Early every morning, as the Reading Terminal Market comes to life, and folks find their spots at tables in the center court, Terez Giuliana looks for her regulars. The ones for whom the market isn’t just a food court or a grocery, but a shelter.
There’s John Silvetti, whom Giuliana calls her “paisan,” who makes his bed in the tunnel outside the Convention Center and spends mornings at a table by Beiler’s bakery. There’s Richard, who has Tourette’s syndrome and whose tics make it difficult for him to spend the night in shelters. He passes his days at a table by the center court statue of Philbert the Pig.
There’s Lynn with the beautiful hazel eyes, who carries her belongings in a suitcase and chats with Giuliana about tea, faith, and food. There’s Michael, who hovers patiently near anyone who sits in his favorite seat.
Bit by bit, breakfast by breakfast, coffee by coffee, Giuliana has worked to build trust in her regulars, in the hope of getting them better shelter than the market can provide. Since April, she’s been a Project HOME outreach worker whose sole territory is the Terminal — a first for both organizations. Every morning, she patrols the aisles between the fancy cheese shops, the butchers, the bakeries and the poultry stalls, weaving around the lines at the cheesesteak joints, searching for faces in the crowd who seem as if they need help.
“Hi, I’m Teresa,” she’ll say. “I work here at the market. I’m here to help people with anything they might need.”
Last spring, vendors started noticing more and more homeless people frequenting the market, said Anuj Gupta, the Terminal’s general manager. But they wanted to help people, not kick them out.
“What we need to be doing before we talk about how it affects our business,” said Elizabeth Halen, the owner of Flying Monkey Bakery and the president of the Market Merchants Association, “is talk about why there are people here who are hungry and who don’t have homes.”
So in April they reached out to Project HOME — and got Giuliana, a 63-year-old retiree from Roxborough who now works for Sister Mary Scullion. She says the work is simply what she’s supposed to do. To bring a little hope in the face of despair.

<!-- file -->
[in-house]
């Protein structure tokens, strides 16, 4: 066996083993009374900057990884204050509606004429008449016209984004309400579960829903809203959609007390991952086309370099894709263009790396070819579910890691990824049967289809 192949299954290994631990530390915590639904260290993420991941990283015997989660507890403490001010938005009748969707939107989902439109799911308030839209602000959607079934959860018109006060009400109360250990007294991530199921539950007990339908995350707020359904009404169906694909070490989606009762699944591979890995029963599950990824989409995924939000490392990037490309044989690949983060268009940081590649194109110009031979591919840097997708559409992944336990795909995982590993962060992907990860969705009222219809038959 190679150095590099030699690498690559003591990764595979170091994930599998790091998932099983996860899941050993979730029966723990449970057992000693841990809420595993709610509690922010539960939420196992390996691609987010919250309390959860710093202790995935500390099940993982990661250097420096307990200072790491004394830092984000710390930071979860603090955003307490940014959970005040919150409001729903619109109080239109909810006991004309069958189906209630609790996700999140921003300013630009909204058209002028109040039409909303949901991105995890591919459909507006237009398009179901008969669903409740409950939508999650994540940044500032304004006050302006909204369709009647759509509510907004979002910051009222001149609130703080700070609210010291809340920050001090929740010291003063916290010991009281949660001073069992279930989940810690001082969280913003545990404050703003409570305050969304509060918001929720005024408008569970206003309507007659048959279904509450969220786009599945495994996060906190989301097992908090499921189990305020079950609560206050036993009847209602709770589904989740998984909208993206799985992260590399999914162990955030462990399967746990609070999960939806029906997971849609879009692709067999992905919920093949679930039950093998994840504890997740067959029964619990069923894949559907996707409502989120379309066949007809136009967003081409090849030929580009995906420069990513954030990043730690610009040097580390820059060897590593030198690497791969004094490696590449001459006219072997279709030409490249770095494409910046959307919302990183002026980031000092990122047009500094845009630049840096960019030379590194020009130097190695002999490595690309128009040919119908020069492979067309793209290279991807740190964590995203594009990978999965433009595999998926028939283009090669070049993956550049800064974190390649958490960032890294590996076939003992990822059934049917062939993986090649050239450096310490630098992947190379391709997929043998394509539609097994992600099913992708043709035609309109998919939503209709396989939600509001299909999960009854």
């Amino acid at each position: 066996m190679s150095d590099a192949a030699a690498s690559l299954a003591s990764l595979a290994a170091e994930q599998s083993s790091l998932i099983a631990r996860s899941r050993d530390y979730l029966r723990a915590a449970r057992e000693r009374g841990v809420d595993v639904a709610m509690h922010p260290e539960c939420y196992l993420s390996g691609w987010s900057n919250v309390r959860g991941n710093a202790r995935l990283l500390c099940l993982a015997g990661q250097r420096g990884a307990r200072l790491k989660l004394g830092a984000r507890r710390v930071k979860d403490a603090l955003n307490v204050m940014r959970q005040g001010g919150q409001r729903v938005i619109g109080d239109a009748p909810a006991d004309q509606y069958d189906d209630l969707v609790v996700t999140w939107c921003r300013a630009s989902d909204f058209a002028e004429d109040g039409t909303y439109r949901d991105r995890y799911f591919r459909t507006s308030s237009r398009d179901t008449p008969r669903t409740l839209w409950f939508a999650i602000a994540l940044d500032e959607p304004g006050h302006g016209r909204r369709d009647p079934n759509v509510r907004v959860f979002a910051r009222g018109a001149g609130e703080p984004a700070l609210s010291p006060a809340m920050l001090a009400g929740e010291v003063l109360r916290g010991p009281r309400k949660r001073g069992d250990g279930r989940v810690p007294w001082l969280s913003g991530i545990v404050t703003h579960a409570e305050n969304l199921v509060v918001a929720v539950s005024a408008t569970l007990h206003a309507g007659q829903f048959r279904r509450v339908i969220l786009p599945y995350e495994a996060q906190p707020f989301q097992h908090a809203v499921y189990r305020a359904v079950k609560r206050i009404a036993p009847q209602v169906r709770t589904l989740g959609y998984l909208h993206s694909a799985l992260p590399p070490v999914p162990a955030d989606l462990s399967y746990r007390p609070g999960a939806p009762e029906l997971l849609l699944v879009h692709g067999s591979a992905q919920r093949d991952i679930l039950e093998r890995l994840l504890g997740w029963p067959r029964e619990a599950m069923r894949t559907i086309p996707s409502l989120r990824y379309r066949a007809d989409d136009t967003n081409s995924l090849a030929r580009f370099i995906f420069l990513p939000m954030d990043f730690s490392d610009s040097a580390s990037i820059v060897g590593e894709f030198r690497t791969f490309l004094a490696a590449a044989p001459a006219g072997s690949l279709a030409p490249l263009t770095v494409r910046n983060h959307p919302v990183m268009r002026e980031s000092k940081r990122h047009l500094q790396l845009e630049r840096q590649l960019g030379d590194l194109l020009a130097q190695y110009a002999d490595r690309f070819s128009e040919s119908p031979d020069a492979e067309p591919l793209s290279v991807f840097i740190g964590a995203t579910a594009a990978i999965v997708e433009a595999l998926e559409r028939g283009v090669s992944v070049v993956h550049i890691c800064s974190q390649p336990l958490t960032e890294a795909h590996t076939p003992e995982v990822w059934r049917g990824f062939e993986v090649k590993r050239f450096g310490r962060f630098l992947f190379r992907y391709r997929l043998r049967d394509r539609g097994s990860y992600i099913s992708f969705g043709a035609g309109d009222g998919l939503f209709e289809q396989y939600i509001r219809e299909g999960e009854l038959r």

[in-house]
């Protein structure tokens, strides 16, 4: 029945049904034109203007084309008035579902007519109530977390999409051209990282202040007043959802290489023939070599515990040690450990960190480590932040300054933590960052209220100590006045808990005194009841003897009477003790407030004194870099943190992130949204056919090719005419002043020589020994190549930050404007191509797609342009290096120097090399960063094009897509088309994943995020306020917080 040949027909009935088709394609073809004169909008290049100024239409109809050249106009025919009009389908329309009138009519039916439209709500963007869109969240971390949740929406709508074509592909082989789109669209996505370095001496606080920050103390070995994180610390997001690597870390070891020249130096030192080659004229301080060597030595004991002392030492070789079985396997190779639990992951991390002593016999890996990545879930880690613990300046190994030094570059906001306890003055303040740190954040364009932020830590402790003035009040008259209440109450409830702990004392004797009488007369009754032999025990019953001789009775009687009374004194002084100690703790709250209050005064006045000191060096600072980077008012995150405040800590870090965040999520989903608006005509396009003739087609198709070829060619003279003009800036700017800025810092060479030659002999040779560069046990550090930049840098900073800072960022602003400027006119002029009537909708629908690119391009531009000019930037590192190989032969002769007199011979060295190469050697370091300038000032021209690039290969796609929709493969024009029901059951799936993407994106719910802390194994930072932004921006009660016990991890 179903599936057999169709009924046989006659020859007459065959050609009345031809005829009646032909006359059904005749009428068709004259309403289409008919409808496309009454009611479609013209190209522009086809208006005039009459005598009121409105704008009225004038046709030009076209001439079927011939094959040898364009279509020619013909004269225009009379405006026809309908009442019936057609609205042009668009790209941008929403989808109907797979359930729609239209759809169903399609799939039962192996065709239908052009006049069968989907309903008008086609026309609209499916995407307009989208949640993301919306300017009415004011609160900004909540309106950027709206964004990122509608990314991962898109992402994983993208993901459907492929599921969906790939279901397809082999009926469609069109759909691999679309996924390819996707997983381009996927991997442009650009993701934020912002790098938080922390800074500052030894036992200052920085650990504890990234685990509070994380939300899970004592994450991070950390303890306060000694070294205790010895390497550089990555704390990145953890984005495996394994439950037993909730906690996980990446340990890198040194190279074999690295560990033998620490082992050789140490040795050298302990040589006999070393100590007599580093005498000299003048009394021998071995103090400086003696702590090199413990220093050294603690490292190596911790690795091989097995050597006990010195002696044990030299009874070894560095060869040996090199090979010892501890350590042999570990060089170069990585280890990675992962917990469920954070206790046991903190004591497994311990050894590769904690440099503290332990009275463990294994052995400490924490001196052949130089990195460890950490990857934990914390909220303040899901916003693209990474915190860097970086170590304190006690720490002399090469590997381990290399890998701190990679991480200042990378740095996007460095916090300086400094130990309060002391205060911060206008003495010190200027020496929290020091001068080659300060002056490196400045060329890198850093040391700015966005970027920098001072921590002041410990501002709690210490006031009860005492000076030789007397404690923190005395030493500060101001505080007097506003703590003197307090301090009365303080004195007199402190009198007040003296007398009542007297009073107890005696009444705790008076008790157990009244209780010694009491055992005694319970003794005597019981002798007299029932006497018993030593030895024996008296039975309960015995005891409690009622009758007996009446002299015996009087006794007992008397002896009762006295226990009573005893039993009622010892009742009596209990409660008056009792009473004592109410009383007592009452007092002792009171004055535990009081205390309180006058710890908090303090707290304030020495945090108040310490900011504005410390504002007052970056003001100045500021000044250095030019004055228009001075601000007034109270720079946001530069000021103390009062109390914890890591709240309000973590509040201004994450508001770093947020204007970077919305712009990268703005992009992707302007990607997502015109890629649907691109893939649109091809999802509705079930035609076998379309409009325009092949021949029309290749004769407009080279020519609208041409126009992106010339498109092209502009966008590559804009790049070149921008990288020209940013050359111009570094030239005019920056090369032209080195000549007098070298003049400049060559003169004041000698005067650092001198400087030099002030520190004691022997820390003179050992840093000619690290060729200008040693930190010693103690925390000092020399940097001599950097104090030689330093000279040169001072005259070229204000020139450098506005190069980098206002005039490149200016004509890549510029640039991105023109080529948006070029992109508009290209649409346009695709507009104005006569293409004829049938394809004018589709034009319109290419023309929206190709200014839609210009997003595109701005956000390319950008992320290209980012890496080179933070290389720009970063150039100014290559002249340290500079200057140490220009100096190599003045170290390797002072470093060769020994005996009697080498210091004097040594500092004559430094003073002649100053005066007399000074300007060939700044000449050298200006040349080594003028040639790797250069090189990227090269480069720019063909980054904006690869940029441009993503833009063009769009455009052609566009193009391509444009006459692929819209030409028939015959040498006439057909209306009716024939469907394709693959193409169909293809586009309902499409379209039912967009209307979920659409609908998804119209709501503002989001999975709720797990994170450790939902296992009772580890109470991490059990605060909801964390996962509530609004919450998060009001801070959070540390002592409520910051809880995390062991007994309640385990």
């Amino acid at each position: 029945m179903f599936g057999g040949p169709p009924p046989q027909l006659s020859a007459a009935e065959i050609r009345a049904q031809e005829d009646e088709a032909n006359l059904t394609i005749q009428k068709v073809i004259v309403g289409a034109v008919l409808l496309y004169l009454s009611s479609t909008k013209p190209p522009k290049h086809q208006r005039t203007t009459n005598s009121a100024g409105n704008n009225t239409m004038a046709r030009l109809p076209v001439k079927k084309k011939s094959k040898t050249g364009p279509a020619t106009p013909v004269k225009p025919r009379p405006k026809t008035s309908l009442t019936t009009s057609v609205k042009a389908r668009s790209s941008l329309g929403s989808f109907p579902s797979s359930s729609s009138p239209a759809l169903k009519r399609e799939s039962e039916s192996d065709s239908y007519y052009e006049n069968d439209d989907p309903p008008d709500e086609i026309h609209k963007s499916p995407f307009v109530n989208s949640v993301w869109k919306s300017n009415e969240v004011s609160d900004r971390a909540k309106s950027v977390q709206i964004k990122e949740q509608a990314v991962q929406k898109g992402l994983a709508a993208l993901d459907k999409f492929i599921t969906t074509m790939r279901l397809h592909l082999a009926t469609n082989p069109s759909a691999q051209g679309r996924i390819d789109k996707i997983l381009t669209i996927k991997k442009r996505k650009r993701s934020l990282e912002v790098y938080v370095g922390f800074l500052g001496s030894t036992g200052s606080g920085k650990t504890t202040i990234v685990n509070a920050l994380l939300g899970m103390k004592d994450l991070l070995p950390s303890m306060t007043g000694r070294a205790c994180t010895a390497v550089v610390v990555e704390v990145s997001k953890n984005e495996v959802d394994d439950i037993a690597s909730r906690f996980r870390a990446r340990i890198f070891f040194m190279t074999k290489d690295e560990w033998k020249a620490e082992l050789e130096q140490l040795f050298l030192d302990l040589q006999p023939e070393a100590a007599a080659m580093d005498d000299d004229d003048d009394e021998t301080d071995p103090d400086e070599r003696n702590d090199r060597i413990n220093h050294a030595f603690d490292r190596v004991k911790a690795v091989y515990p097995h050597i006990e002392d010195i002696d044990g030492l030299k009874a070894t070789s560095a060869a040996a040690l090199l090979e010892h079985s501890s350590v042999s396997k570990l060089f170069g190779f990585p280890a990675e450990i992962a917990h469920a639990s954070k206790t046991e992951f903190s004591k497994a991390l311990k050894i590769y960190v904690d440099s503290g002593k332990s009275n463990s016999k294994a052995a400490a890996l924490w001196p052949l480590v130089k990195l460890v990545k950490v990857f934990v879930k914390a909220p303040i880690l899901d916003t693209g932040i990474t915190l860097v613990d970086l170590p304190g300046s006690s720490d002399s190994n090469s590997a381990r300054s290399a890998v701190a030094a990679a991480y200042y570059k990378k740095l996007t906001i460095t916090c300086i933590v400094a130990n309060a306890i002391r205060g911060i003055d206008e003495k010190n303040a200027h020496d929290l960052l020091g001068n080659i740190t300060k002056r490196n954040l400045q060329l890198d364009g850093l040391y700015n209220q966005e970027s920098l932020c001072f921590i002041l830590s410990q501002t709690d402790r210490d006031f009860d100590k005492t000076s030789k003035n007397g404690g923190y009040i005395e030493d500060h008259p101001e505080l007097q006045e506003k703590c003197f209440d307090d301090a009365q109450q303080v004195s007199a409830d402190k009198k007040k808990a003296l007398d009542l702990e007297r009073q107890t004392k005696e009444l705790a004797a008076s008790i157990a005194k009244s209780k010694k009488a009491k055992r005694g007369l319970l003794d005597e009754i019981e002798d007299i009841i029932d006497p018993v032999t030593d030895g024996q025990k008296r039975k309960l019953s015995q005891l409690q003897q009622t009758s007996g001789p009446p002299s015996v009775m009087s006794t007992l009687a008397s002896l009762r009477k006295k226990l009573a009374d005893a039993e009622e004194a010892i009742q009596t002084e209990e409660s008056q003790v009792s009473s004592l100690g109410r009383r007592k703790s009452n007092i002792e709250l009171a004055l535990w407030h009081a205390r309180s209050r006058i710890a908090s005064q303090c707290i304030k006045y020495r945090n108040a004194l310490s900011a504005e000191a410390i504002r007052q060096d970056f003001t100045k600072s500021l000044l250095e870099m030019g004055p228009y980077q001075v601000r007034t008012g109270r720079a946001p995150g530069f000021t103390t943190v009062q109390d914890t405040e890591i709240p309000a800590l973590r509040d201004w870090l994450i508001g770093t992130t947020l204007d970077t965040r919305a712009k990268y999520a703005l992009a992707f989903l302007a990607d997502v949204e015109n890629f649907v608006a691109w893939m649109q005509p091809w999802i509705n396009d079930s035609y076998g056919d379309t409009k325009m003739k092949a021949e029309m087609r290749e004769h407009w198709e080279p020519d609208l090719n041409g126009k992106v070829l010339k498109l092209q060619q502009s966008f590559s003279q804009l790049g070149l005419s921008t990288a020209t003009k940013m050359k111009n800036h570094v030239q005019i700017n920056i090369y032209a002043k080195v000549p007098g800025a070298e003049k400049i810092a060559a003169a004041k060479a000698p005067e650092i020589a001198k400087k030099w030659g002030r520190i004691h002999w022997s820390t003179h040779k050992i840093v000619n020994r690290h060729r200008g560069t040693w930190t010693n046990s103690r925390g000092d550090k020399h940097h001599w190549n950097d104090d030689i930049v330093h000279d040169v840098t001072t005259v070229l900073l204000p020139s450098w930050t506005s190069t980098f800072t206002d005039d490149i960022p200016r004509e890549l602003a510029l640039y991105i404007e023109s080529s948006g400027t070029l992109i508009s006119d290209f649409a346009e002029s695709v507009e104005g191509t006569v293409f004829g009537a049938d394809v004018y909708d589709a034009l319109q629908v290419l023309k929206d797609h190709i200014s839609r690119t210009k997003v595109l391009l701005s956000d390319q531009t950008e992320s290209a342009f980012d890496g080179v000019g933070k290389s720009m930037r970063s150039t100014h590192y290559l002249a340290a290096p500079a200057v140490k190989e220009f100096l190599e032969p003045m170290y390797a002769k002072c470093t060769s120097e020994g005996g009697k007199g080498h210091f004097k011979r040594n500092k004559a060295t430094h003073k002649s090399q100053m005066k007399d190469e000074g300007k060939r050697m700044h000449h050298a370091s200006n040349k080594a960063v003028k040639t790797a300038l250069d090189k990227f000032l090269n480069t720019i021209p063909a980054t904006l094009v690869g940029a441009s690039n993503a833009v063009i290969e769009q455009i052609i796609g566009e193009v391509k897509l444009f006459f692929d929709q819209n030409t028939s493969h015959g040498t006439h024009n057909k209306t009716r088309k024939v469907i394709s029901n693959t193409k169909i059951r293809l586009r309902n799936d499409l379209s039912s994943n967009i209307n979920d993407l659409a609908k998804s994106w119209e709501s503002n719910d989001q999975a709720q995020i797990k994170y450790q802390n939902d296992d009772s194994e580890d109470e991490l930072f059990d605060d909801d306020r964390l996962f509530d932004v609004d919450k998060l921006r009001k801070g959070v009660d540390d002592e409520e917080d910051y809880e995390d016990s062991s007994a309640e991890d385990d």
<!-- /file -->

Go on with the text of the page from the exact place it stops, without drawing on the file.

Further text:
And to get to do it in the Terminal, her jewel of the city, is Giuliana’s dream job. (This is a woman who, 29 years ago, in labor with her daughter, envisioned herself strolling the fruit aisles of the market when her doctor told her to think of a happy place.)
Now she strolls those aisles looking for the people she’s working so hard to reach. She and another Ambassador of Hope, Nicole Johnson, have helped 30 people get into shelters and housing. And they’ve built relationships with hundreds more.
“It’s been a blessing — she’s an angel,” said Frank Nardo, the market’s head of security. “They’ve helped us open up a line of communication with the homeless. They’ve helped us build a lot of bridges, and that has eased the pressure tremendously.”
Giuliana begins each morning with a loop around the market, power-walking past her favorite stalls and calling out compliments to the vendors. “They have 12 types of bacon!” she yelled, passing Hatville Deli. “Stunningly good!” she proclaimed of the Haltemann’s prime roast.
Her speech is peppered with the gentlest of interjections: “Good grief,” she’ll whisper after a particularly encouraging interaction, or, “Holy smokes and garters!”
Her approach is just as soft. “God, you don’t know how happy I am to see you with a smile on your face,” she said on Friday, to a homeless woman she last saw in the throes of a diabetic shock episode in the ladies’ bathroom.
Trust can build over everything from a cup of coffee to an intervention in a minor theft — like the day John took the shoeshine man’s coat. (“It was dusty,” he told Giuliana, by way of explanation. “Everything you own is dusty, John,” she told him, laughing, “but it’s still yours.”)
The work is paying off.
John, Richard, and Lynn are all considering spots in respites and shelters, to join the more than two dozen already inside.
On Friday, there was another small victory: a woman who sat in the center court, her prescription bottles before her. Giuliana had spent days trying to connect with her, but the woman only ever flipped her off.
Today, she offered her name: Evelyn.
And she asked for Giuliana’s number — in case she ever needed her.
“Progress,” Giuliana whispered, walking away. “Dear God, please.”
And she moved on through the market.